The listed symptoms are characteristic of subarachnoid hemorrhage (bleeding occurs between the meninges). It accounts for almost half of the total number of cases.

In the rest, blood is poured directly into the brain with the formation of hematomas of various localization. The most dangerous of them are intraventricular.

Specific symptoms are attached to the general symptomatology with intracerebral hemorrhage, by which it is possible to determine the affected area of ​​the brain.

Unlike hemorrhagic, the presence of vascular malformation can be judged even before its rupture. Large and medium-sized anomalies are manifested by regular cluster headaches. Attacks can last for 3 hours, against their background convulsive syndrome often develops. Another characteristic feature may be a neurological deficit inherent in brain tumors.

In this case, cerebral symptoms develop: diffuse headaches of a bursting nature, mental and visual disturbances, vomiting, epiprotic. By the nature of epileptic seizures and the aura preceding them, the location of malformation can be reliably determined.

Depending on the localization, cognitive dysfunctions, paresis of the facial nerves, paralysis of the extremities and other neurological disorders can be observed.

AVM veins Galena

A separate type of congenital cerebrovascular pathology in children, characterized by a complex of defects in the development of the large cerebral vein, including bypass surgery. It is quite rare, but in most cases it leads to death.

The only treatment is neurosurgery in the first year of life. The main symptoms are determined immediately after birth in half of the babies with this type of AVM: heart failure, hydrocephalus. Subsequently, there is a lag in mental and physical development.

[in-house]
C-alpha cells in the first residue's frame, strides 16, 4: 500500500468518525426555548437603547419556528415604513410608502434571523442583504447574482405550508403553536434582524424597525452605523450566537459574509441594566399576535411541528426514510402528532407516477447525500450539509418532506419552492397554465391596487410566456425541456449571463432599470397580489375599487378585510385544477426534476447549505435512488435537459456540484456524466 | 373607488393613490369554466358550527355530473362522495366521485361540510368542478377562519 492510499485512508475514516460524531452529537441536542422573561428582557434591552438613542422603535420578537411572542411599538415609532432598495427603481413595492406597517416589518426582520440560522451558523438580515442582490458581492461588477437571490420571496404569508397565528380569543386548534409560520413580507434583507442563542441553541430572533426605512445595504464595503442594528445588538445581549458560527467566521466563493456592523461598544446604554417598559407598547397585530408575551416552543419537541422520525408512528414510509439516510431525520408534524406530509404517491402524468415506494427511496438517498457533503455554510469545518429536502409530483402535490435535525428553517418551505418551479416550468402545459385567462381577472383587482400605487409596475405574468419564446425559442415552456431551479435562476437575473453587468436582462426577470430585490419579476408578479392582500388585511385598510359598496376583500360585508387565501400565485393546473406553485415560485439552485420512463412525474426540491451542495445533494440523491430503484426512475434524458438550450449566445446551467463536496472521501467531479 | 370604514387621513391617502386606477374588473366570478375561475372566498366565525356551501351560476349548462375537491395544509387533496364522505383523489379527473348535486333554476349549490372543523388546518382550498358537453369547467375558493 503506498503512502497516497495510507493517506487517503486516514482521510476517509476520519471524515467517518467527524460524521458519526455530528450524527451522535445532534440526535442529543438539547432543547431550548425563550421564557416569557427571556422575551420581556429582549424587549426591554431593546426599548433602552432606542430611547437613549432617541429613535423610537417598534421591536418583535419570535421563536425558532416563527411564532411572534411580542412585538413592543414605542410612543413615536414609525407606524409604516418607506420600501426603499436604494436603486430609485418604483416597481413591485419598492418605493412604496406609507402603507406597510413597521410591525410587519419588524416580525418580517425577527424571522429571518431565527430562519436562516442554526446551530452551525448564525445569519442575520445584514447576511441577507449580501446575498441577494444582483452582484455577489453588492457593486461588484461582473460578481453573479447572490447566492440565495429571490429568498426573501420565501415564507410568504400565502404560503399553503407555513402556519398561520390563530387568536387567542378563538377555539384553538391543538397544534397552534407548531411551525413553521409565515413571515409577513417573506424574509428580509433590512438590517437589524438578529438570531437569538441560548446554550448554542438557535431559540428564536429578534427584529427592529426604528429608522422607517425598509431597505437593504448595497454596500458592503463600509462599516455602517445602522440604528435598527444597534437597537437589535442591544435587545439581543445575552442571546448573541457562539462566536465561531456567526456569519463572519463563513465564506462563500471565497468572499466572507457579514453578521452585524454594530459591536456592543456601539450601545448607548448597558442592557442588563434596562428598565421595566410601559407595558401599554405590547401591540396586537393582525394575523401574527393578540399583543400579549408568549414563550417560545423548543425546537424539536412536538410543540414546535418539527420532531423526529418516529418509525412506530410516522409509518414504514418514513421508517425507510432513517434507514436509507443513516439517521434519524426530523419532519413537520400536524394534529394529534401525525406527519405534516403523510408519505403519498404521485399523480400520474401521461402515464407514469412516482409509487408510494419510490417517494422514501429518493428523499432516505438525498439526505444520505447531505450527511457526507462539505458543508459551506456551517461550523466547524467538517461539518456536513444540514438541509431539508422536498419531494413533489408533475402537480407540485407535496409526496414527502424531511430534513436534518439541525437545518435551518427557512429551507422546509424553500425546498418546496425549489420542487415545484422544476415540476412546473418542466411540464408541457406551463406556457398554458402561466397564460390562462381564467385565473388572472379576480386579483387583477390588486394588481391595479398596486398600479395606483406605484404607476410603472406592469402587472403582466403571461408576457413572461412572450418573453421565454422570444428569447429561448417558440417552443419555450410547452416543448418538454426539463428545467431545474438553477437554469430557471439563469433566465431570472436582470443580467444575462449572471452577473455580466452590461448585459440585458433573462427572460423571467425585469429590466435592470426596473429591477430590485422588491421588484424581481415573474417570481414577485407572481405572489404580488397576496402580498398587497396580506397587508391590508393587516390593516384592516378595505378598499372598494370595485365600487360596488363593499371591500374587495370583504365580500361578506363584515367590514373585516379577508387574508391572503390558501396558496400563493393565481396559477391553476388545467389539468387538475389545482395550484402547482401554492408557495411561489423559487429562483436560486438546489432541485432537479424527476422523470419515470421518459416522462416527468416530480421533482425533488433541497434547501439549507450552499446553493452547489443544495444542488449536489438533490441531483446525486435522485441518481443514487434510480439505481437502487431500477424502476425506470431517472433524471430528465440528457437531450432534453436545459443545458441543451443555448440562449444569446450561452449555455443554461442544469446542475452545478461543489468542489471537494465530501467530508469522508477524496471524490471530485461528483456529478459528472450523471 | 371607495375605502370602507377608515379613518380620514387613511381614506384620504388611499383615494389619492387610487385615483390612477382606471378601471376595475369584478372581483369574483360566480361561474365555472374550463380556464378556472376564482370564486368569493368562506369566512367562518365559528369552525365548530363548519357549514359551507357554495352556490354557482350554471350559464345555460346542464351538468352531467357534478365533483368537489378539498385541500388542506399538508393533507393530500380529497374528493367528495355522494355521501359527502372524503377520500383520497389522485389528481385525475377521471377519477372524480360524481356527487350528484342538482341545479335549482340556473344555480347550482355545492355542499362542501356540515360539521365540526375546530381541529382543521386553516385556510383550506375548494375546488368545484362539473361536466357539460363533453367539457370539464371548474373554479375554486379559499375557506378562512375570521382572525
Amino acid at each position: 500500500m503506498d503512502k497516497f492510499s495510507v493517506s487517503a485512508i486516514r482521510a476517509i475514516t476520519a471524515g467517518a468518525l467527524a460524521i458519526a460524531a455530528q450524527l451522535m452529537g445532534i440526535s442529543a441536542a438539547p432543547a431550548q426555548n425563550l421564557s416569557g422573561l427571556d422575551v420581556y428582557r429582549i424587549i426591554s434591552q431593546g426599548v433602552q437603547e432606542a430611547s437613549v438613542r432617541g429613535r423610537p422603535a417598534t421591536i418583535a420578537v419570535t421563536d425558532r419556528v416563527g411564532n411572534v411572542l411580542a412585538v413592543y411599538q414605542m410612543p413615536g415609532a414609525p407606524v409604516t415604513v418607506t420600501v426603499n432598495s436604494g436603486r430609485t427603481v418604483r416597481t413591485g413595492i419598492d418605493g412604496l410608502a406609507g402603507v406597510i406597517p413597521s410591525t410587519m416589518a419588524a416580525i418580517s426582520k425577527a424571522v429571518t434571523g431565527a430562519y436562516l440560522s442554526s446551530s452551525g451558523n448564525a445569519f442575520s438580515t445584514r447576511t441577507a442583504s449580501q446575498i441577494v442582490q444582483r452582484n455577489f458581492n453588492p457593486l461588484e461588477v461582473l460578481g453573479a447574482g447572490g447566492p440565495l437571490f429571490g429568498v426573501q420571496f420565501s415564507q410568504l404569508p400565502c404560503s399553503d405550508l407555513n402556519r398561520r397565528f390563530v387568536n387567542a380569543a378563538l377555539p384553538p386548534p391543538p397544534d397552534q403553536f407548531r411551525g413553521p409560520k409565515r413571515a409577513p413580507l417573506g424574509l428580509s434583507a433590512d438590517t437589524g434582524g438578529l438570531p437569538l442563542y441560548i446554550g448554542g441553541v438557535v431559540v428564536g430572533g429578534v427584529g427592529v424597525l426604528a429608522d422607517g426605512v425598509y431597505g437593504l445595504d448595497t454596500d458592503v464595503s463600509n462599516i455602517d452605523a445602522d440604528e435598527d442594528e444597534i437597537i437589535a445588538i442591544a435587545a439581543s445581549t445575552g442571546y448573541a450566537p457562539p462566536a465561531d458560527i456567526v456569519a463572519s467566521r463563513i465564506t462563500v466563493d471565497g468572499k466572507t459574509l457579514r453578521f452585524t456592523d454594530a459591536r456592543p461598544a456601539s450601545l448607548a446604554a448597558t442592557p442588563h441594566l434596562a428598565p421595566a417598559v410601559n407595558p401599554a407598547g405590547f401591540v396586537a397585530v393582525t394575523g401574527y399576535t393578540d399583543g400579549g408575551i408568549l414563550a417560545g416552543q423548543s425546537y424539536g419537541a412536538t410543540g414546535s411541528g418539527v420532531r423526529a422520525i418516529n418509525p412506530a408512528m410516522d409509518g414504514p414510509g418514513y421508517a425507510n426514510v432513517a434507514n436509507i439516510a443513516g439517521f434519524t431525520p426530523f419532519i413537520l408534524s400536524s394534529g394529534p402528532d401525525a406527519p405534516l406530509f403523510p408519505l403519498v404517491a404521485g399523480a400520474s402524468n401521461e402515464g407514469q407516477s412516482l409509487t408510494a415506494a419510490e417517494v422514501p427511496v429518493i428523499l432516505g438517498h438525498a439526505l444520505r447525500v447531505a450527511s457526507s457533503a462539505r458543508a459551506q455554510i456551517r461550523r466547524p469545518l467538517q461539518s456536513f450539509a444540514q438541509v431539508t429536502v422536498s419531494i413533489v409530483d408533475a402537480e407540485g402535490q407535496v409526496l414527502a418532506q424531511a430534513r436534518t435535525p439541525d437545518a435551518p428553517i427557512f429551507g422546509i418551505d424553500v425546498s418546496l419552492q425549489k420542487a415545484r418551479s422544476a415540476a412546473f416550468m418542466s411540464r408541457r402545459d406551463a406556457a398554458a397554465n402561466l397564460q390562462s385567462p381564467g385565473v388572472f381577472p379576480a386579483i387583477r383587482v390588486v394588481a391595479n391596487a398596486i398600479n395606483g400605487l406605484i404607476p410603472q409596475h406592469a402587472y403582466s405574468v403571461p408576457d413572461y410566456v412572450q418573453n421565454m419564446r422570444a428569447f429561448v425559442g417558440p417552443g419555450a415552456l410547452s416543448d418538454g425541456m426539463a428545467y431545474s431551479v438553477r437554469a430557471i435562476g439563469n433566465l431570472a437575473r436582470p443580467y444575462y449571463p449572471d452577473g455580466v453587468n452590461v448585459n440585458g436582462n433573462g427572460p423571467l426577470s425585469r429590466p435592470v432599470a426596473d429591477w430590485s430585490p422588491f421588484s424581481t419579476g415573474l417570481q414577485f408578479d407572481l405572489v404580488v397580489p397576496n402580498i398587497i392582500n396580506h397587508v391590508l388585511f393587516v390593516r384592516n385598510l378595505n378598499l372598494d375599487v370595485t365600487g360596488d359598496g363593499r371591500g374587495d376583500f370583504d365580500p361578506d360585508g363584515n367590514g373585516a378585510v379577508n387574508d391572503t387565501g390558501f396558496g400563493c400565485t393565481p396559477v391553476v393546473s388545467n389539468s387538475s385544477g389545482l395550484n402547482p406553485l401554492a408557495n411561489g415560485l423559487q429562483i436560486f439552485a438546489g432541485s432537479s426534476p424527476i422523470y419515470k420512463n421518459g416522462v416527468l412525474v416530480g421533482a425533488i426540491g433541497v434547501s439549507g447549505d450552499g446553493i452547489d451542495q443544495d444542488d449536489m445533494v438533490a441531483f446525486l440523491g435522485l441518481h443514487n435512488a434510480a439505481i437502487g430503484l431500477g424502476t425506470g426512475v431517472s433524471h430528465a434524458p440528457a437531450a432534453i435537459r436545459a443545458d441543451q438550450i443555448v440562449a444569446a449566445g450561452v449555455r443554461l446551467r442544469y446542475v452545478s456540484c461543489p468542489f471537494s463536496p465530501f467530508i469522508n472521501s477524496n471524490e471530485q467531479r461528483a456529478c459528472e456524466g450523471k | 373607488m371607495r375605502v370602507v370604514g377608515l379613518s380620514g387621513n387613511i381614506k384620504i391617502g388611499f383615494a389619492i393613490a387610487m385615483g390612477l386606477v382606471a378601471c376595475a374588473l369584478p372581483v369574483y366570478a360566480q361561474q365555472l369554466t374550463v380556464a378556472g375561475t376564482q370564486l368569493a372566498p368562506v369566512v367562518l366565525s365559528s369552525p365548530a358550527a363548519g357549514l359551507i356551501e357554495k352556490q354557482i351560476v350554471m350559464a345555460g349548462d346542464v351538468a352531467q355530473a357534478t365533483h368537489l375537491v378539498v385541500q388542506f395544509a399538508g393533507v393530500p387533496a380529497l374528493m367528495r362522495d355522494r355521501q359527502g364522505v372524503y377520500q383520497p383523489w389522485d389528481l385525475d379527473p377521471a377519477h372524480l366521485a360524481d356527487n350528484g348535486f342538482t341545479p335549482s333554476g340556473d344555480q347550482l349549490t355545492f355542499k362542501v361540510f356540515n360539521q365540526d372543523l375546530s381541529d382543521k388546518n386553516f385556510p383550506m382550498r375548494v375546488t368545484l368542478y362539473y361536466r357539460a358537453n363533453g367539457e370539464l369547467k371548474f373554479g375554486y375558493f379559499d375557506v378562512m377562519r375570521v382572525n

Diagnostics

Prior to rupture, vascular malformation of the hemorrhagic type often does not appear in any way and can be detected randomly. In the torpid course of the disease, headaches, the appearance of a convulsive syndrome, and focal signs are the reason for contacting a neurologist. Based on complaints, the doctor appoints a consultation of a neurosurgeon who conducts a comprehensive examination:

  • electroencephalography;
  • echoencephalography;
  • rheoencephalography;
  • CT and MRI;
  • cerebral angiography.

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Computed and magnetic resonance imaging in the case of pathology of the torpid type may be uninformative. Angiography using a contrast agent is preferred to confirm the diagnosis. At break, the whole complex of diagnostic measures is carried out urgently, while the most informative is MRI.

Treatment of the anomaly before rupture is reduced to the exclusion of conglomerate from the bloodstream. This task is performed by one of three methods: embolization of the AVM of the brain, transcranial or radiosurgical removal. The methodology is selected taking into account all operational risks, the size and localization of education.

The operation is performed according to indications also after rupture, when the patient’s condition stabilizes. In the acute stage, only removal of the hematoma is possible. Combined intervention (clot extraction and excision of an AVM) is indicated for small education.

Performed transcranially after craniotomy, if the volume of vascular malformation does not exceed 100 ml. It is used for the shallow occurrence of conglomerate outside functionally significant areas of the brain. During the operation, the resulting vessels are blocked by the coagulation method, the conglomerate is secreted, the discharge veins are ligated, and the AVM is excised completely.

Classical removal in most cases guarantees complete recovery, however, nootropics with angioprotectors in the recovery period are required. Be sure to systematically monitor a doctor, since complications are likely – strokes.